The Un-Prescription for Autism: A Natural Approach for a Happier, Calmer, and More Focused Child by Janet Lintala
In a first for Hughes Brothers, we’re beginning here with disclaimers. As we must since, per the author, her title might lead families to some false assumptions about the book’s intent. The Hugheses are so, so taken with this little masterpiece that we want not the slightest impingement on its integrity.
In Ms. Lintala’s own words, “I do not recommend that you stop your or your child’s prescription medications. Once he or she feels better, that is a conversation between you and the prescribing doctors. Nothing in this book treats, cures or prevents autism and my book is not the ‘Anti-Prescription’.” Key word: “anti.”
Rather, this book proceeds from the observation that “The conventional medical approach to Autism Spectrum Disorder (ASD) tends to be prescription medications that reduce the symptoms of underlying medical problems, but don’t address the medical problems themselves.” The old medical conundrum of treating results – in this case, difficult behaviors – rather than causes that often lie in medical conditions ignored by the clinicians. Of course, most meds bring along side effects which, with autism, may actually amplify the underlying roots of the problem. So, Ms. Lintala insists that “simple natural approaches work best at my center.”
The Un-Prescription for Autism Features
(Our author and guide Janet Lintala operates the Autism Health Center in West Virgina (2401 S. Kanawha Street, Suite 106, Beckley WV, 25801 Phone: 304.255.2550).
Supported by the latest clinical and behavioral research, the recommendations jumping off every page of this book arise from Ms. Lintala’s experience, what with three sons struggling with all sorts of mental-health issues: Asperger syndrome, Tourette disorder, OCD, anxiety and ADHD. These recommendations address the underlying physical issues — chronic inflammation, oxidative stress, gastrointestinal dysfunction, immune dysregulation – associated with the behavioral, bowel, and sleep problems that so frequently accompany autism. Ms. Lintala’s ideas for relief come straight-forward, no-nonsense. She discusses probiotics, antifungals, and other non-psychiatric treatments in pursuit of a child suffering less pain and feeling less aggression, a child more open to interventions both behavioral and educational.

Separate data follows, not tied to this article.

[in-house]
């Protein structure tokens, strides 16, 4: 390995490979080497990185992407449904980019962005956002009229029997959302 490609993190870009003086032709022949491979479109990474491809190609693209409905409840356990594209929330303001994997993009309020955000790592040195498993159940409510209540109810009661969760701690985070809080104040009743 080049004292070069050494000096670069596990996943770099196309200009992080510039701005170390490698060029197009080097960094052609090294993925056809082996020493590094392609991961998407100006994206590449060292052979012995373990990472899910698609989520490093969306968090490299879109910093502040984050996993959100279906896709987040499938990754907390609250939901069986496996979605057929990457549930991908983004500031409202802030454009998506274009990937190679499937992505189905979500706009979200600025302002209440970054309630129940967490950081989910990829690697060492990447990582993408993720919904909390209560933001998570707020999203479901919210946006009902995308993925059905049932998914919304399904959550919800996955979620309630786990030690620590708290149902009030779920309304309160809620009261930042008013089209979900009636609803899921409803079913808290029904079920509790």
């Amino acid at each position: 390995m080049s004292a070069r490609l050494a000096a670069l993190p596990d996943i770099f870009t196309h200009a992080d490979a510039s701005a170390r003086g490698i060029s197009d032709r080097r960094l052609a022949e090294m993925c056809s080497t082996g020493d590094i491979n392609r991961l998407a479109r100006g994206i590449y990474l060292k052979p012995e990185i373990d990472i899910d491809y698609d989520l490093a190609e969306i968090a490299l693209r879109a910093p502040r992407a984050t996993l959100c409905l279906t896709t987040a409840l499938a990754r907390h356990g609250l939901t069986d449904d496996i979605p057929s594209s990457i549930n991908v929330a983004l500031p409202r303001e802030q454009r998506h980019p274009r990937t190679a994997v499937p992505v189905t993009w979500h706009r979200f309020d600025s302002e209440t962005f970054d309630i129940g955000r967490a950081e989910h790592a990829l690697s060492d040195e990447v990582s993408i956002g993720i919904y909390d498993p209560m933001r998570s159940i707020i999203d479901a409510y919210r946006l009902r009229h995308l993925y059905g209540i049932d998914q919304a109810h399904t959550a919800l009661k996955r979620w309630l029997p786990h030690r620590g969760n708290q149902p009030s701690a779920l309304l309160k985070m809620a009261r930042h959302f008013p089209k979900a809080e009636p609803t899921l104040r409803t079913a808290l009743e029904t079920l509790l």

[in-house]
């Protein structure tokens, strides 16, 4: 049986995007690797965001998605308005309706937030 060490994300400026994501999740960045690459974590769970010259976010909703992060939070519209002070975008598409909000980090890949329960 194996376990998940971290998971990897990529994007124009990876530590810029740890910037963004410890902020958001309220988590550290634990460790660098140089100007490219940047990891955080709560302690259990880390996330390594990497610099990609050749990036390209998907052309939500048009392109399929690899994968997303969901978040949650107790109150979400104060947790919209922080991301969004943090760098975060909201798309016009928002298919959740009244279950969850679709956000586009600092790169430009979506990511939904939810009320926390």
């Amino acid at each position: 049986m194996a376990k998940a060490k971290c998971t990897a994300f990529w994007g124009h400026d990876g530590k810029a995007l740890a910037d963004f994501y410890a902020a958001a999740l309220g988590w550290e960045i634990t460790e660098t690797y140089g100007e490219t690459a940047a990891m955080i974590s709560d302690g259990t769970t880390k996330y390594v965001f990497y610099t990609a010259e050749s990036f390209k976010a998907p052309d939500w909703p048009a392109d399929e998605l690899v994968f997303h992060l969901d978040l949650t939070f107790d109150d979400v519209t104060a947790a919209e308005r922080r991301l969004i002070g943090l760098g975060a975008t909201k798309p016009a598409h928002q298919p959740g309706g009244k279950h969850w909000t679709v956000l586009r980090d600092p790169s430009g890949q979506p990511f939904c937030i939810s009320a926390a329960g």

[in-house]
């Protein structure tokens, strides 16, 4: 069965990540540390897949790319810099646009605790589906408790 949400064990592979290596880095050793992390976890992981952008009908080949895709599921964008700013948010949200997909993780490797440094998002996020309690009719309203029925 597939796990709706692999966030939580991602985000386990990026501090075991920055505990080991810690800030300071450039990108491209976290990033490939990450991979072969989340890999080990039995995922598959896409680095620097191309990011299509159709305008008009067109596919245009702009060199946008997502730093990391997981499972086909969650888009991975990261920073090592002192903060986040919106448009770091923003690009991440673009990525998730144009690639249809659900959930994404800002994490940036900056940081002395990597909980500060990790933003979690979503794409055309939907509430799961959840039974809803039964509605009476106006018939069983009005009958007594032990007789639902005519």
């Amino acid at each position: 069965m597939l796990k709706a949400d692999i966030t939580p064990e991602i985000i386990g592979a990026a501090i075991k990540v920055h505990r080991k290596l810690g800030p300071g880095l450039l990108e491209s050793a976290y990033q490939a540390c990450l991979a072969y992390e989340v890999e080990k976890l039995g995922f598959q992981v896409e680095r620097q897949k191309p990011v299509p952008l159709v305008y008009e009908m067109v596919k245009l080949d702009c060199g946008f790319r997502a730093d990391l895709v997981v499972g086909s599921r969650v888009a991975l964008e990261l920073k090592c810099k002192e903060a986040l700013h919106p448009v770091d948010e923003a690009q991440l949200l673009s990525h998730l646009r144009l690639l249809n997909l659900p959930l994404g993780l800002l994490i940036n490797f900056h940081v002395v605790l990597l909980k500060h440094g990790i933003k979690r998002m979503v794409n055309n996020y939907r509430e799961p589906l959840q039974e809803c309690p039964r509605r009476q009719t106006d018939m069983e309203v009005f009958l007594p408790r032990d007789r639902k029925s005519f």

The book halves itself, Part 1 explaining the whys of the protocol, listing the rules to be followed while Part 2 brings along the hows, explaining the action steps that will lead to relief of symptoms after targeting the underlying physical problems. Certainly, one The Un-Prescription’s greatest strengths lies in the far-ranging details of its action plans. Chapter 9, in fact, consists of a sample of an entire year’s basic gastrointestinal-support protocol.
The Hughes Brothers must tell you that not everyone is as smitten with this book as are we. It does seem to us, however, that most negative reviews come written by people who reject out of hand the concept of dietary intervention. That is, they haven’t read the book, do not intend to read the book, and suggest that “families work with the medical doctor before trying any of this! There is no cure for autism except acceptance and accommodation. Accept your child and help him/her learn life skills; don’t restrict his/her diet for no reason.”
And so. There stands the opposition. For our part, the Hughes Brothers give this book our strongest recommendation. And we’re far from alone.
The book has won its share of recognition among the alternative-medicine community. In our opinion, The Un-Prescription for Autism deserves every syllable of recognition that comes its way.
The Un-Prescription for Autism Awards
· Winner, Gold Award Best Book Awards Health/Alternative Medicine category
· Winner, Gold Award Bookvana Book Awards Health and Healing: Psychology/Mental Health
· Winner, Gold Award Bookvana Book Awards Health and Healing: Alternative Medicine
· Winner, Book Excellence Awards, Alternative Medicine